The Fabulous Decomposing Ball

Sooner or later there are things we all notice in life.

We note, for example, that our senses don’t quite work the way they once did.

That, and the fact that time is speeding past.

And that we rush way too much in our lives.

But if we are paying attention there are other things we notice too, like the fact that diminishing physical powers are more than made up for by a less judging disposition. Lots of folks just get nicer as we age.

I myself have noticed that life is full of invitations to have a good laugh.

I think of the day my then-Sixth Grade boy was waiting for me to finish checking out at the supermarket.

He dropped a quarter into those little vending machines there by the door and fished out a sort of tiny plastic jigsaw ball which, we gathered, you were meant to pull apart then try putting together again.

On the basis of what they chose to name this strange little gizmo, we guessed that its makers were new to the English language.

“The Fabulous Decomposing Ball” it was called and the instructions that came with it, encircled by a forest of exclamation points, read this way:

  • (1)   Hold in Hand
  • (2) Drop to Floor
  • (3) Have Fun Decomposing.

This three-line ‘poem’ had all of us – four shoppers and the checkout person – laughing our heads off there by the cash register.

And for sure that was something I didn’t expect to see happen when I set out that day to follow my same old path to my same old supermarket.

But that’s my point:  ‘unexpectedly’ is exactly the way most laughter comes; unannounced and as a gift, often from a stranger.

I believe life offers us regular helpings of such opportunities for laughter.

The trick is staying awake enough to notice when you’re being offered such gifts.

What helps me stay that awake is jotting down what I see and hear in a week or a day or even just an hour.

You can call that keeping a journal but really it’s not as formal as that.

In fact you don’t have to write things down at all to be such a chronicler.

You just have to stay alert and notice what you’re noticing, like the kindness, and the courage and the simple joy fountaining out all around us every day.

I can attest to the fact that witnessing such things will act as an antidote to the blues every time. Noticing what happens around you, remembering the exchanges you have with people and the exchanges you see them having with each other will help you fully inhabit every minute of your waking day.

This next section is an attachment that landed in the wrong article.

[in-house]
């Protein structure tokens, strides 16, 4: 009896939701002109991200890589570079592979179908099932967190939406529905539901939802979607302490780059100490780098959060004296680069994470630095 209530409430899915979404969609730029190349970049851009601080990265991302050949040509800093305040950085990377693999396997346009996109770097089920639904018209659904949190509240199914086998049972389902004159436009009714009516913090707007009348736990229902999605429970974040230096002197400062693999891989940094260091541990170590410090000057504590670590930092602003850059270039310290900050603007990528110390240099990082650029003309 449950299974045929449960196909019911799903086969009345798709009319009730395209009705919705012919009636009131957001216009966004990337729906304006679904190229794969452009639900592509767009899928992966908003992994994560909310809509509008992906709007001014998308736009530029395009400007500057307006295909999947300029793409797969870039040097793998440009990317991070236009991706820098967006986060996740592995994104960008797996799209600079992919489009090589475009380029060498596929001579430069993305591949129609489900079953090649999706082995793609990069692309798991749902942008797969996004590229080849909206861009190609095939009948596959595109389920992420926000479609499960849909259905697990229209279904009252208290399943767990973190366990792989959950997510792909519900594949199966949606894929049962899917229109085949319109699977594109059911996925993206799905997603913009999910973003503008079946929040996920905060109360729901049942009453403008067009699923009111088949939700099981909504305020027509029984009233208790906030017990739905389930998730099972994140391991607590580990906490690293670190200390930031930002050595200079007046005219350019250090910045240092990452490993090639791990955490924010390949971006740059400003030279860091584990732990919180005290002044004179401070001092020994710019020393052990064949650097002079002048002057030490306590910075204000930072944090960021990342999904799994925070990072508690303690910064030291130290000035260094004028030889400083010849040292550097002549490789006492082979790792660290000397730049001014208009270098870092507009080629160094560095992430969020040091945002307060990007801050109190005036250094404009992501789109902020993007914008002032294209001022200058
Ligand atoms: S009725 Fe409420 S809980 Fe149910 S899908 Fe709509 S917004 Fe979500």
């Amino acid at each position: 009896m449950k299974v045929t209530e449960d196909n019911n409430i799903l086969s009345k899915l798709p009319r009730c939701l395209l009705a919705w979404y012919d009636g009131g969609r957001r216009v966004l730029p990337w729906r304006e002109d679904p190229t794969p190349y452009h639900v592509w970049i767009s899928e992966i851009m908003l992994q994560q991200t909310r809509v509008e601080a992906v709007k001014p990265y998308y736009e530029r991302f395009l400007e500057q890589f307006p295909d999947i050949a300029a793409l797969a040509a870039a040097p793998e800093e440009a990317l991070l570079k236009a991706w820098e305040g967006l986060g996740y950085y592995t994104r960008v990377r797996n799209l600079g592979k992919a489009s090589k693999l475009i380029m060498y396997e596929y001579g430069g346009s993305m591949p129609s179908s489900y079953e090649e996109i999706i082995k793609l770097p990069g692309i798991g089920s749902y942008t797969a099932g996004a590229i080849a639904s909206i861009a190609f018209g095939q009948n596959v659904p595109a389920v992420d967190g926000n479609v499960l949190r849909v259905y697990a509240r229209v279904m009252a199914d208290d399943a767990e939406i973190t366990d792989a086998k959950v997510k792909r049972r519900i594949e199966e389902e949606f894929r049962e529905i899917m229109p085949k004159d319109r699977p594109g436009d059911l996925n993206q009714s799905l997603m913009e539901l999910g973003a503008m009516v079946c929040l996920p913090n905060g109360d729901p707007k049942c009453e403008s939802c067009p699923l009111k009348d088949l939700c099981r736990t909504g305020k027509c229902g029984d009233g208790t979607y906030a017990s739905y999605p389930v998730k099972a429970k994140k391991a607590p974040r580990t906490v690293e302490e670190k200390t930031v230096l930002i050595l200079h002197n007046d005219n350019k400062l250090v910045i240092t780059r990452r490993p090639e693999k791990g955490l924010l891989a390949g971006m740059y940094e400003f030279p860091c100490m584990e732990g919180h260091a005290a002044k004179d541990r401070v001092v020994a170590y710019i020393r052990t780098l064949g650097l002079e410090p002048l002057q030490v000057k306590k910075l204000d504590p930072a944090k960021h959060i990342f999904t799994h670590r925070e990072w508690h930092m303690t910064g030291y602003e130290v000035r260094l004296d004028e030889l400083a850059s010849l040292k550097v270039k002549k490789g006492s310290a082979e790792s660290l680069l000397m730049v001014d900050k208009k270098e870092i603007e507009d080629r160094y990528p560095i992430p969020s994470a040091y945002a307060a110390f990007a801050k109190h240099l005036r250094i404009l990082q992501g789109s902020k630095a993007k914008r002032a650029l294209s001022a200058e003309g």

There’s a poem by Robert Frost that I have always loved in which he talks about savoring autumn’s beauty.

In it he is addressing Nature, the architect of all this glory. “Release one leaf at break of day; at noon release another leaf,” he implores Her..

“Retard the sun with gentle mist; enchant the land with amethyst” And how I love that last line with the evocation of amethyst’s royal tones!

Maybe we actually CAN slow down the all-too-quick progression of our days, just by savoring them.

And what wise soul said that the journey was the destination? That person was right. The journey IS the destination.

So let’s raise a toast to the change of seasons, and laugh, and – why not? – have fun decomposing just like those quirky instructions advised.

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Flatten Your Underwear For You?

Yesterday’s Times had funny signs from all over in a kind of English we find laughable (as if we could speak a single word of Mandarin, say. ) They remind me of my favorite sign from a hotel in Yugoslavia: “The flattening of underwear with pleasure is the job of the chambermaid.”

I know I still savor the memory of a Thai restaurant  menu I saw once, with entrées of a most exotic kind: ‘Hearty Sweethearts’ (for when your girlfriend starts to really get on your nerves?) or ‘Spicy Friend’ (for when a former pal does something unforgivable and you have to put him in the wood-chipper like in that movie Fargo?) They had a  dish called ‘Excited Chicken’ and one called ‘Dancing Duck’ along with the cheerleading favorite ‘Pacific All the Way!’ (exclamation point right there on the menu.)  We laugh but could we do better?

Even I can’t get the English right, when it comes to texting. My thumbs get pretty excited themselves and land on the wrong keys. Add in predictive spelling and I’m  in real trouble.  I was texting a young person the other day who I was supposed to bring to the doctor; hoping he might be waiting outside for me, I thought I’d quick punched in “I’m coming” – only what I ended up sending thanks to the help of Blackberry’s Predictive Spelling feature  was “I’m vomiting.” (“Are you all right?” came his reply.)

When my last child still lived at home, his two older sisters having left the nest, I guess you could say the IQ level  in the house kind of dropped in the sense that the two of us seemed to find everything  funny. He was in middle school when we saw The Fabulous Decomposing Ball which you could buy for a quarter from one of these little vending machines at the front of the supermarket. We bought one and unfolded the instructions that came with it: (1) Hold in Hand,  it said. (2) Drop to Floor. (3) Have Fun Decomposing…. And I don’t know about my age-immune young pup of a son but I’ve been doing just that ever since.